HMS A9

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HMSA9submarine.jpg
HMS A9
History
United Kingdom
Name: A9
Builder: Vickers, Sons & Maxim Ltd. Barrow-in-Furness, England
Launched: 8 March 1905
Commissioned: 8 May 1905
Fate: Sold for scrap, 1920
General characteristics
Class and type: A-class submarine
Displacement:
  • 190 long tons (193 t) surfaced
  • 206 long tons (209 t) submerged
Length: 105 ft (32.0 m)
Beam: 12 ft 9 in (3.9 m)
Draught: 10 ft 8 in (3.3 m)
Installed power:
Propulsion:
  • 1 × 16-cylinder Wolseley petrol engine
  • 1 × electric motor
Speed:
  • 11 knots (20 km/h; 13 mph) surfaced
  • 6 knots (11 km/h; 6.9 mph) submerged
Range: 500 nautical miles (930 km; 580 mi) at 10 kn (19 km/h; 12 mph) surfaced
Complement: 2 officers and 9 ratings
Armament: 2 × 18-inch (45 cm) torpedo tubes

HMS A9 was an A-class submarine built for the Royal Navy in the first decade of the 20th century. After surviving World War I, she was sold for scrap in 1920.

Design and description[edit]

A9 was a member of the first British class of submarines, although slightly larger, faster and more heavily armed than the lead ship, HMS A1. The submarine had a length of 105 feet 1 inch (32.0 m) overall, a beam of 12 feet 9 inches (3.9 m) and a mean draft of 10 feet 8 inches (3.3 m). They displaced 190 long tons (190 t) on the surface and 206 long tons (209 t) submerged. The A-class submarines had a crew of 2 officers and 11 ratings.[1]

For surface running, the boats were powered by a single 16-cylinder 600-brake-horsepower (447 kW) Wolseley petrol engine that drove one propeller shaft. When submerged the propeller was driven by a 150-horsepower (112 kW) electric motor. They could reach 11 knots (20 km/h; 13 mph) on the surface and 6 knots (11 km/h; 6.9 mph) underwater.[1] On the surface, A9 had a range of 500 nautical miles (930 km; 580 mi) at 10 knots (19 km/h; 12 mph); submerged the boat had a range of 30 nautical miles (56 km; 35 mi) at 5 knots (9.3 km/h; 5.8 mph).[2]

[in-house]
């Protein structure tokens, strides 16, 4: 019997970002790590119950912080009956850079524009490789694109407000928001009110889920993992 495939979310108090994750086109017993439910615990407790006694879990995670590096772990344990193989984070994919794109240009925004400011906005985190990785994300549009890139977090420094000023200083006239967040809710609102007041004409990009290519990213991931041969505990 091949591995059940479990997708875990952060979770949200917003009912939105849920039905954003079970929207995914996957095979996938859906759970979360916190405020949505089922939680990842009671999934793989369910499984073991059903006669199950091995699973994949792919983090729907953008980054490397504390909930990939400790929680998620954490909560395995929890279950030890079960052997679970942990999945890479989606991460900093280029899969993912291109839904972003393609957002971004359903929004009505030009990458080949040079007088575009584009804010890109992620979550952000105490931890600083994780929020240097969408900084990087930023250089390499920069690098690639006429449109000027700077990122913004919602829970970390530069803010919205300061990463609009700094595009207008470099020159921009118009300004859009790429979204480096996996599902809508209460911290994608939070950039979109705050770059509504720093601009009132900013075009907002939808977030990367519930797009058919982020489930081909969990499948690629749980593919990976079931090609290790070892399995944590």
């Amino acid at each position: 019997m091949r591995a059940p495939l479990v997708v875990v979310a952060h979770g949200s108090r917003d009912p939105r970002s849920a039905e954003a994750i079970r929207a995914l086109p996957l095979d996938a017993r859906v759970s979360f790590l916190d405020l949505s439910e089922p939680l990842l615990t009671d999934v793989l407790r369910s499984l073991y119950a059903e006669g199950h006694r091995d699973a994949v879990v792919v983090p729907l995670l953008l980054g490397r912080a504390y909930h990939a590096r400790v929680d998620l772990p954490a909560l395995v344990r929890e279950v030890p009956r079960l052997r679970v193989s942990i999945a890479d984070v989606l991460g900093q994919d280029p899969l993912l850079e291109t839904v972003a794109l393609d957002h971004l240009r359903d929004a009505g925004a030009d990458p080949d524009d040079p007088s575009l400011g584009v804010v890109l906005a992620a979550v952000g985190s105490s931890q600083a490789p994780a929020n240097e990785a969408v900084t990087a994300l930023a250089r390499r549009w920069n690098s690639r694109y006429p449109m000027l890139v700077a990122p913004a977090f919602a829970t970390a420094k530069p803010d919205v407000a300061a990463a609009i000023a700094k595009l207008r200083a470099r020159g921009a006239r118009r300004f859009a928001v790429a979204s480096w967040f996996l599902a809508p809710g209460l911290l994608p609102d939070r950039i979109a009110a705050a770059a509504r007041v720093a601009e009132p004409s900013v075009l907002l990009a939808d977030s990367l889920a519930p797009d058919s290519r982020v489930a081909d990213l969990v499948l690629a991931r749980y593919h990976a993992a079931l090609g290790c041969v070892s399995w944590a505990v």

The boats were armed with two 18-inch (45 cm) torpedo tubes in the bow. They could carry a pair of reload torpedoes, but generally did not as doing so that they had to compensate for their weight by an equivalent weight of fuel.[3]

Construction and career[edit]

A9 was ordered as part of the 1903–04 Naval Programme from at Vickers.[4] She was laid down at the shipyard in Barrow-in-Furness in 1903, launched on 8 February 1905 and completed on 8 May 1905.[2]

Notes[edit]

  1. ^ a b Gardiner & Gray, p. 86
  2. ^ a b Akermann, p. 120
  3. ^ Harrison, Chapter 27
  4. ^ Harrison, Chapter 3

References[edit]

  • Akermann, Paul (2002). Encyclopaedia of British Submarines 1901–1955 (reprint of the 1989 ed.). Penzance, Cornwall: Periscope Publishing. ISBN 1-904381-05-7.
  • Colledge, J. J.; Warlow, Ben (2006) [1969]. Ships of the Royal Navy: The Complete Record of all Fighting Ships of the Royal Navy (Rev. ed.). London: Chatham Publishing. ISBN 978-1-86176-281-8.
  • Gardiner, Robert & Gray, Randal, eds. (1985). Conway's All the World's Fighting Ships: 1906–1921. Annapolis, Maryland: Naval Institute Press. ISBN 0-85177-245-5.
  • Harrison, A. N. (January 1979). "The Development of HM Submarines From Holland No. 1 (1901) to Porpoise (1930) (BR3043)". Submariners Association: Barrow in Furness Branch. Archived from the original on 19 May 2015. Retrieved 19 August 2015.

External links[edit]